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Regions of Japan

Hokkaido Tohoku Hokuriku
Shinetsu
Kanto Tokai Kansai Chugoku Shikoku Kyushu Okinawa Islands SAPPORO TOKYO NAGOYA OSAKA FUKUOKA FURANO KUSHIRO AOMORI SENDAI FUKUSHIMA NIKKO HAKONE SADO TAKAYAMA KANAZAWA ISE KYOTO NARA HIROSHIMA NAGASAKI KAGOSHIMA NAHA
Hokkaido
Hokkaido
  • Hokkaido
Sub-zero temperatures and the greatest of outdoor environments, complemented by sizzling soul food and warm-hearted welcomes. Japan's great white north offers wild, white winters and bountiful summers—a haven for dedicated foodies, nature lovers and outdoor adventure fans seeking an adrenaline rush
Tohoku
Tohoku
  • Aomori
  • Akita
  • Iwate
  • Yamagata
  • Miyagi
  • Fukushima
Sleek apple-red and electric-green shinkansen whisk you up to a haven of fresh powder snow, fresh fruit and fearsome folk legends Fearsome festivals, fresh powder and vast fruit orchards—the rugged northern territory of Tohoku offers a fresh perspective on travel in Japan
Hokuriku Shinetsu
Hokuriku Shinetsu
  • Niigata
  • Toyama
  • Ishikawa
  • Fukui
  • Nagano
Mountains and sea meet in one of Japan's wildest regions, and the result is sheer beauty. Once largely inaccessible, Hokuriku is now reachable by shinkansen from Tokyo in a matter of hours An easily accessible slice of rural Japan offering unrivaled mountainscapes and coastlines, endless outdoor adventure and amazing ocean fare
Kanto
Kanto
  • Tokyo
  • Kanagawa
  • Chiba
  • Saitama
  • Ibaraki
  • Tochigi
  • Gunma
Characterized by the constant buzz of the world's most populous metropolitan area, the Kanto region is surprisingly green with an array of escapes that include mountainous getaways and subtropical islands Experience diversity at its fullest, from the neon of Tokyo to the ski slopes of Gunma, exotic wildlife of the Ogasawara Islands and cultural heritage of Kamakura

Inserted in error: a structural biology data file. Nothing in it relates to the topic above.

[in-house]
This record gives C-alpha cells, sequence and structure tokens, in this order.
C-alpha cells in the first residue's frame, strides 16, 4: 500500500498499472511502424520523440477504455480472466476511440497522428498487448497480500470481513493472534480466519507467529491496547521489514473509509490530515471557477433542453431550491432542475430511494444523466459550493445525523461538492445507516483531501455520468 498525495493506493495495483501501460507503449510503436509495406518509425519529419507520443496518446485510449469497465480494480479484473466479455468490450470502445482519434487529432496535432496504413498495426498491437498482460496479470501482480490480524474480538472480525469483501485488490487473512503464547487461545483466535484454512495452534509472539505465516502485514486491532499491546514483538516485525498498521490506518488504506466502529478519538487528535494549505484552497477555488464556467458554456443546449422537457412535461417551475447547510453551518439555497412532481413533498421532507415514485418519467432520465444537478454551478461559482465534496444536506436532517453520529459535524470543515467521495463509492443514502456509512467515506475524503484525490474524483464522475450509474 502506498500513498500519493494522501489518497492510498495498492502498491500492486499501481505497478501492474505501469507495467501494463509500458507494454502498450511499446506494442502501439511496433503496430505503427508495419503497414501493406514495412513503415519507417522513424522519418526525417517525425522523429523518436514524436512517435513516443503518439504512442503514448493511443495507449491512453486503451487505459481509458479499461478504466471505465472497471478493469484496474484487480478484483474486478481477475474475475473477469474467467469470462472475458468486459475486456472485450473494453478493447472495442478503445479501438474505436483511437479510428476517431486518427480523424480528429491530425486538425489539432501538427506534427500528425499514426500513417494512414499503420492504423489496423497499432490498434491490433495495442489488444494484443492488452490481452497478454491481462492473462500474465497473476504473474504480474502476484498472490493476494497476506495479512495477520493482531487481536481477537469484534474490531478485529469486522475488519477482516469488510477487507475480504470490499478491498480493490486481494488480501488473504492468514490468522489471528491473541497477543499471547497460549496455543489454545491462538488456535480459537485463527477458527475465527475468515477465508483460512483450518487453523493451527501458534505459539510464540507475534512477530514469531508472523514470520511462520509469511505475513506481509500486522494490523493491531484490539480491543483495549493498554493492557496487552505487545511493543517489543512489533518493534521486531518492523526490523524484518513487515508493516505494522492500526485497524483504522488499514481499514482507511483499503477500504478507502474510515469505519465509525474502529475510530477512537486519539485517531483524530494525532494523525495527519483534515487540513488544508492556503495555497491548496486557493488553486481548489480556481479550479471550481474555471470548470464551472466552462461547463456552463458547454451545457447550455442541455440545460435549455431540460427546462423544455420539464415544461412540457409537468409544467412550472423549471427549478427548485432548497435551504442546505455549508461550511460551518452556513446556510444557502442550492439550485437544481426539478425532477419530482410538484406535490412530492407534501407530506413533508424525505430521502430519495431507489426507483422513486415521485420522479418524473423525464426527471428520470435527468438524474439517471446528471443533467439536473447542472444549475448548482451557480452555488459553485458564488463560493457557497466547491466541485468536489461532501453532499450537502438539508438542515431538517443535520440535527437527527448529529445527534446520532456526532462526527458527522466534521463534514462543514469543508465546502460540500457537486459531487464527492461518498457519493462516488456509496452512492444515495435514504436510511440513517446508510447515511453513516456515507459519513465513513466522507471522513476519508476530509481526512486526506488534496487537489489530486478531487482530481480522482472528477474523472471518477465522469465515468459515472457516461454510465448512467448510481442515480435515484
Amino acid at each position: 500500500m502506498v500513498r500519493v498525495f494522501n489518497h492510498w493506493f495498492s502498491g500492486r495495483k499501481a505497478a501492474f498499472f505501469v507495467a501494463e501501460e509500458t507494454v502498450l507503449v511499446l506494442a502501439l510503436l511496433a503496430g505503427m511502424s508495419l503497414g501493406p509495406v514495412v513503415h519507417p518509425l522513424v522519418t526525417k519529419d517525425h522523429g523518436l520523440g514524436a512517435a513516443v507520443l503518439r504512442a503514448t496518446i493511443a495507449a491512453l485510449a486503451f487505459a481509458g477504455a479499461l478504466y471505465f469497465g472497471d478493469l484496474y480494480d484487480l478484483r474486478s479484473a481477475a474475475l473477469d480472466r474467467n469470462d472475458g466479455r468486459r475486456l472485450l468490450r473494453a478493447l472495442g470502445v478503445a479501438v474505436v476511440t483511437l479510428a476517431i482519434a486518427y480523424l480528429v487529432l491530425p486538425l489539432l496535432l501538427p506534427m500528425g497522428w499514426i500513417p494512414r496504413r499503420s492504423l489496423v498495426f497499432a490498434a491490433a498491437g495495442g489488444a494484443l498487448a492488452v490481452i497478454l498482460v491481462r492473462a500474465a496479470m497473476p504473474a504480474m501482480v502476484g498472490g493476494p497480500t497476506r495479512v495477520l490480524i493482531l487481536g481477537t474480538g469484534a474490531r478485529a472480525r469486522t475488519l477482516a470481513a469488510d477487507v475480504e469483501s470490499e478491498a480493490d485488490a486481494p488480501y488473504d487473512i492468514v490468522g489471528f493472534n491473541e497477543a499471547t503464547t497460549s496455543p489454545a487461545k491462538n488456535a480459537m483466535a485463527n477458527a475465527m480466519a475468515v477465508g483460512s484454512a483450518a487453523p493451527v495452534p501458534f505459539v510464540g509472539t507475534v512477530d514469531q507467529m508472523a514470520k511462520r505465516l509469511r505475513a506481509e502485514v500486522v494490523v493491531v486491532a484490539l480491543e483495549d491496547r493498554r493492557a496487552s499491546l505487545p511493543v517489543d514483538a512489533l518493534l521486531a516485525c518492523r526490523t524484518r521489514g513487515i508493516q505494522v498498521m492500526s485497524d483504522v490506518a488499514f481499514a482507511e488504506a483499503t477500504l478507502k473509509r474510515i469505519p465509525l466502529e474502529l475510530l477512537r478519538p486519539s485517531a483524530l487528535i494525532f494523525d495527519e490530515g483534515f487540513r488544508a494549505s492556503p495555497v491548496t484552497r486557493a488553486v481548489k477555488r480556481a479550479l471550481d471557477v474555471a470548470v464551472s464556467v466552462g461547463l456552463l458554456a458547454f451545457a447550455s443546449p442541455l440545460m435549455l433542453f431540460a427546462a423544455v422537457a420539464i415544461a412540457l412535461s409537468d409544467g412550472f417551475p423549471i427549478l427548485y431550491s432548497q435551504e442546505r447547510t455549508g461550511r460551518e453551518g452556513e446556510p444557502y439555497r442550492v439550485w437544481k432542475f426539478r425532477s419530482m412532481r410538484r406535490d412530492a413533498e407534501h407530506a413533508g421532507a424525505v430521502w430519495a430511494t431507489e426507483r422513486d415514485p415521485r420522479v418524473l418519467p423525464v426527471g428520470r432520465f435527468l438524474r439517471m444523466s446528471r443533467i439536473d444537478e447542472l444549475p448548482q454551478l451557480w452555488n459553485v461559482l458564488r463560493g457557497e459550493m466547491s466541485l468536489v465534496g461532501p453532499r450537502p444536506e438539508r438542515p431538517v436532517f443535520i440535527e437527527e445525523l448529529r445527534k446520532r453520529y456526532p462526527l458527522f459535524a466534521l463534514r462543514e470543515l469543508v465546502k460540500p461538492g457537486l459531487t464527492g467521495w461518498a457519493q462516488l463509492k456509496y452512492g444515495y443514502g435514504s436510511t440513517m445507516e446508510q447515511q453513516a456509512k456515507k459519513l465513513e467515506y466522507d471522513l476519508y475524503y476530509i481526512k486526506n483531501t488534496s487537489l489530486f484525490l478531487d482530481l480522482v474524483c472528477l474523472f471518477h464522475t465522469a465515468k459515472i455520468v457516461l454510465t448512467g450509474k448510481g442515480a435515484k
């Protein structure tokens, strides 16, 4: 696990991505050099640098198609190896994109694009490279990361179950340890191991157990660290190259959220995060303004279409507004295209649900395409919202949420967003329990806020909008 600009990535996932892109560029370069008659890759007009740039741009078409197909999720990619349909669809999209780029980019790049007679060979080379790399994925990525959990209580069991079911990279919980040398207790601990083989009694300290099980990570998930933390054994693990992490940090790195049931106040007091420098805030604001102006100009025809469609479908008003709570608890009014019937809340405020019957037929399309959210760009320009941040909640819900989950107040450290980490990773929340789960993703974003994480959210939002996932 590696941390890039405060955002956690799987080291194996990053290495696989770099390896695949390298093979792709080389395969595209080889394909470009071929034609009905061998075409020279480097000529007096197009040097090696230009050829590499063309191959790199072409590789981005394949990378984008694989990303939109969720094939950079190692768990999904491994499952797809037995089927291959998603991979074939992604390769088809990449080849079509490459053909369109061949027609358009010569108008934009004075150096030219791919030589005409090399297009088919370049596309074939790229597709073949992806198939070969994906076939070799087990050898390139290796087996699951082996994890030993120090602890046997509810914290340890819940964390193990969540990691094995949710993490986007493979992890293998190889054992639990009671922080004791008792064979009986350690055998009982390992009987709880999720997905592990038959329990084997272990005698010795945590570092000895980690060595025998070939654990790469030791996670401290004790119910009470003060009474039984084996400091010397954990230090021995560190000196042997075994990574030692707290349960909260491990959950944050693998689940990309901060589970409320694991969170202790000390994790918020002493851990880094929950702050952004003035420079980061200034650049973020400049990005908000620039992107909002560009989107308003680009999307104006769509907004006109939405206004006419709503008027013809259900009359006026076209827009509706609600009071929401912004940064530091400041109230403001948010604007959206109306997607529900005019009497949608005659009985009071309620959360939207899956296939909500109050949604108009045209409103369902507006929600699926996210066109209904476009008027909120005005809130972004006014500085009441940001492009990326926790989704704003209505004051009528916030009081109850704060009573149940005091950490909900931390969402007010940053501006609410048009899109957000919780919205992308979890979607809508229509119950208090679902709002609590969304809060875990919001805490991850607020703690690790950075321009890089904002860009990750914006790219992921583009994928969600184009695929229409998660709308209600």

Tokai
Tokai
  • Yamanashi
  • Shizuoka
  • Gifu
  • Aichi
  • Mie
Served by the shinkansen line that connects Tokyo, Kyoto and Osaka, the Tokai region provides plenty of interesting diversions and easy excursions Tokai means "eastern sea," and this region stretches east from Tokyo to Kyoto and includes blockbuster attractions such as Mt. Fuji and Takayama
Kansai
Kansai
  • Kyoto
  • Osaka
  • Shiga
  • Hyogo
  • Nara
  • Wakayama
From raucous nights out to outdoor thrills to peaceful reverie, trying to categorize the Kansai region is a futile task The Kansai region is one of extreme contrasts—the neon lights of Osaka and glittering Kobe nightscape, the peaceful realms of Shiga, Wakayama and Nara, and the cultured refinement of Kyoto
Chugoku
Chugoku
  • Tottori
  • Shimane
  • Okayama
  • Hiroshima
  • Yamaguchi
Less-traveled and delightfully inaccessible at times, the Chugoku region is a reminder that the journey is sometimes more important than the destination Welcome to Japan's warm and friendly western frontier, where the weather is warmer and the pace of life is slower
Shikoku
Shikoku
  • Tokushima
  • Kagawa
  • Ehime
  • Kochi
Providing the stage for literary classics, fevered dancing and natural wonders Island-hopping, cycling, soul-warming spiritual strolling and red-hot dancing—the island of Shikoku gets you up and moving
Kyushu
Kyushu
  • Fukuoka
  • Saga
  • Nagasaki
  • Oita
  • Kumamoto
  • Miyazaki
  • Kagoshima
Easily reached by land, sea and air, the dynamic Kyushu prefectures are bubbling with energy, culture and activity The southern island of Kyushu is home to volcanoes ranging from sleepy to smoky, succulent seafood, steaming hot springs and the country's hottest entrepreneurial town
Okinawa
Okinawa
  • Okinawa
Ruins and recreated castles of the Ryukyu kings nestle amid magnificent beaches in Okinawa, a diver's paradise teeming with an amazing array of coral and undersea life Fly to Okinawa and discover a distinct island culture born of subtropical sun, white sand, coral, mangrove jungles and the age of the Ryukyu Kings